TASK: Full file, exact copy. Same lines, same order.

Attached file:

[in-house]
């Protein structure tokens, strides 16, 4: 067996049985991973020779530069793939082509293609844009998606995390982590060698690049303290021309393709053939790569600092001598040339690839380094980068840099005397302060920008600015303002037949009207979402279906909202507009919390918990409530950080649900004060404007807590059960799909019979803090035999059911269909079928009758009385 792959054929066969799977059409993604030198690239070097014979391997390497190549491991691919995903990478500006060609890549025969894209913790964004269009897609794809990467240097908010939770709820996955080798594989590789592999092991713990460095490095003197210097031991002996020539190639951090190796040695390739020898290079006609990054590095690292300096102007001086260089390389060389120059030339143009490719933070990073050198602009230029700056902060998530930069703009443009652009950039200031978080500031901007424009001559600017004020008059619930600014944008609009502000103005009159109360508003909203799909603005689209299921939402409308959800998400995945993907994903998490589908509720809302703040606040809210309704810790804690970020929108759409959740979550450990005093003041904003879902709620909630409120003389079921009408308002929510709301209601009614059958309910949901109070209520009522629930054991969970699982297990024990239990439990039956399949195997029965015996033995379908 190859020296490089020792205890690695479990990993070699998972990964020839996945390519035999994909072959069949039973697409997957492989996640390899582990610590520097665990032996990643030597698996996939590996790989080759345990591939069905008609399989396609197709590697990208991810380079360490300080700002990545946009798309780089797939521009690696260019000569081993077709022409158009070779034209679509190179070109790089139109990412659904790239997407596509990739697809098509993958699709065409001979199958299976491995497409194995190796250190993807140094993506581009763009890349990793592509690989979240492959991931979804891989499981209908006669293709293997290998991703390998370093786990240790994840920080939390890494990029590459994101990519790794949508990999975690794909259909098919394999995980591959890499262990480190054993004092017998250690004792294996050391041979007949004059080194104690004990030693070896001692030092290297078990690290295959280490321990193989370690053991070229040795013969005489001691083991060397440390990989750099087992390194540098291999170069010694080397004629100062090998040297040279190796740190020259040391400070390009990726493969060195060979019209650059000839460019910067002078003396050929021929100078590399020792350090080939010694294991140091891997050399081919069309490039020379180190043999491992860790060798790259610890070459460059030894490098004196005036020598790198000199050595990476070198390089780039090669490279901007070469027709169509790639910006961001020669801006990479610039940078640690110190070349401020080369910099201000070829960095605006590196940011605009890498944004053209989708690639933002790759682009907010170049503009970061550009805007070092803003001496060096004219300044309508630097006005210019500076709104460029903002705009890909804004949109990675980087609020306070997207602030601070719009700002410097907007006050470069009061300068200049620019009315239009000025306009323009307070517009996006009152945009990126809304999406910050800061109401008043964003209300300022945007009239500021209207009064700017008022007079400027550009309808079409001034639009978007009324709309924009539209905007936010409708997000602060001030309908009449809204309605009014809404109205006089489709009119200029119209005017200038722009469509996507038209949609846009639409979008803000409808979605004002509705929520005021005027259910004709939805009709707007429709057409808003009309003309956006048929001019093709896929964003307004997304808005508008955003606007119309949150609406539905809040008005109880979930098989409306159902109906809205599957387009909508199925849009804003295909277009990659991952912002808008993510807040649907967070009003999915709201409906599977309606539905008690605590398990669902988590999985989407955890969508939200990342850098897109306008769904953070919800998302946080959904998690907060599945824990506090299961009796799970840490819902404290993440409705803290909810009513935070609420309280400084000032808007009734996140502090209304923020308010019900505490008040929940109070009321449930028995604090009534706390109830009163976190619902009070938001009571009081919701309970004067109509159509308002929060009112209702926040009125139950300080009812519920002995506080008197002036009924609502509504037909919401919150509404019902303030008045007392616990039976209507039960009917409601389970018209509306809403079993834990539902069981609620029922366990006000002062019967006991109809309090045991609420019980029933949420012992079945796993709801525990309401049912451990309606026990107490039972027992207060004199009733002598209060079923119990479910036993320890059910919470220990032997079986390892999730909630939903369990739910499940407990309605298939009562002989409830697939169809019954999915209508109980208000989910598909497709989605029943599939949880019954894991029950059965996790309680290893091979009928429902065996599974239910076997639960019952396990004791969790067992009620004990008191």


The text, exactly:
[in-house]
């Protein structure tokens, strides 16, 4: 067996049985991973020779530069793939082509293609844009998606995390982590060698690049303290021309393709053939790569600092001598040339690839380094980068840099005397302060920008600015303002037949009207979402279906909202507009919390918990409530950080649900004060404007807590059960799909019979803090035999059911269909079928009758009385 792959054929066969799977059409993604030198690239070097014979391997390497190549491991691919995903990478500006060609890549025969894209913790964004269009897609794809990467240097908010939770709820996955080798594989590789592999092991713990460095490095003197210097031991002996020539190639951090190796040695390739020898290079006609990054590095690292300096102007001086260089390389060389120059030339143009490719933070990073050198602009230029700056902060998530930069703009443009652009950039200031978080500031901007424009001559600017004020008059619930600014944008609009502000103005009159109360508003909203799909603005689209299921939402409308959800998400995945993907994903998490589908509720809302703040606040809210309704810790804690970020929108759409959740979550450990005093003041904003879902709620909630409120003389079921009408308002929510709301209601009614059958309910949901109070209520009522629930054991969970699982297990024990239990439990039956399949195997029965015996033995379908 190859020296490089020792205890690695479990990993070699998972990964020839996945390519035999994909072959069949039973697409997957492989996640390899582990610590520097665990032996990643030597698996996939590996790989080759345990591939069905008609399989396609197709590697990208991810380079360490300080700002990545946009798309780089797939521009690696260019000569081993077709022409158009070779034209679509190179070109790089139109990412659904790239997407596509990739697809098509993958699709065409001979199958299976491995497409194995190796250190993807140094993506581009763009890349990793592509690989979240492959991931979804891989499981209908006669293709293997290998991703390998370093786990240790994840920080939390890494990029590459994101990519790794949508990999975690794909259909098919394999995980591959890499262990480190054993004092017998250690004792294996050391041979007949004059080194104690004990030693070896001692030092290297078990690290295959280490321990193989370690053991070229040795013969005489001691083991060397440390990989750099087992390194540098291999170069010694080397004629100062090998040297040279190796740190020259040391400070390009990726493969060195060979019209650059000839460019910067002078003396050929021929100078590399020792350090080939010694294991140091891997050399081919069309490039020379180190043999491992860790060798790259610890070459460059030894490098004196005036020598790198000199050595990476070198390089780039090669490279901007070469027709169509790639910006961001020669801006990479610039940078640690110190070349401020080369910099201000070829960095605006590196940011605009890498944004053209989708690639933002790759682009907010170049503009970061550009805007070092803003001496060096004219300044309508630097006005210019500076709104460029903002705009890909804004949109990675980087609020306070997207602030601070719009700002410097907007006050470069009061300068200049620019009315239009000025306009323009307070517009996006009152945009990126809304999406910050800061109401008043964003209300300022945007009239500021209207009064700017008022007079400027550009309808079409001034639009978007009324709309924009539209905007936010409708997000602060001030309908009449809204309605009014809404109205006089489709009119200029119209005017200038722009469509996507038209949609846009639409979008803000409808979605004002509705929520005021005027259910004709939805009709707007429709057409808003009309003309956006048929001019093709896929964003307004997304808005508008955003606007119309949150609406539905809040008005109880979930098989409306159902109906809205599957387009909508199925849009804003295909277009990659991952912002808008993510807040649907967070009003999915709201409906599977309606539905008690605590398990669902988590999985989407955890969508939200990342850098897109306008769904953070919800998302946080959904998690907060599945824990506090299961009796799970840490819902404290993440409705803290909810009513935070609420309280400084000032808007009734996140502090209304923020308010019900505490008040929940109070009321449930028995604090009534706390109830009163976190619902009070938001009571009081919701309970004067109509159509308002929060009112209702926040009125139950300080009812519920002995506080008197002036009924609502509504037909919401919150509404019902303030008045007392616990039976209507039960009917409601389970018209509306809403079993834990539902069981609620029922366990006000002062019967006991109809309090045991609420019980029933949420012992079945796993709801525990309401049912451990309606026990107490039972027992207060004199009733002598209060079923119990479910036993320890059910919470220990032997079986390892999730909630939903369990739910499940407990309605298939009562002989409830697939169809019954999915209508109980208000989910598909497709989605029943599939949880019954894991029950059965996790309680290893091979009928429902065996599974239910076997639960019952396990004791969790067992009620004990008191």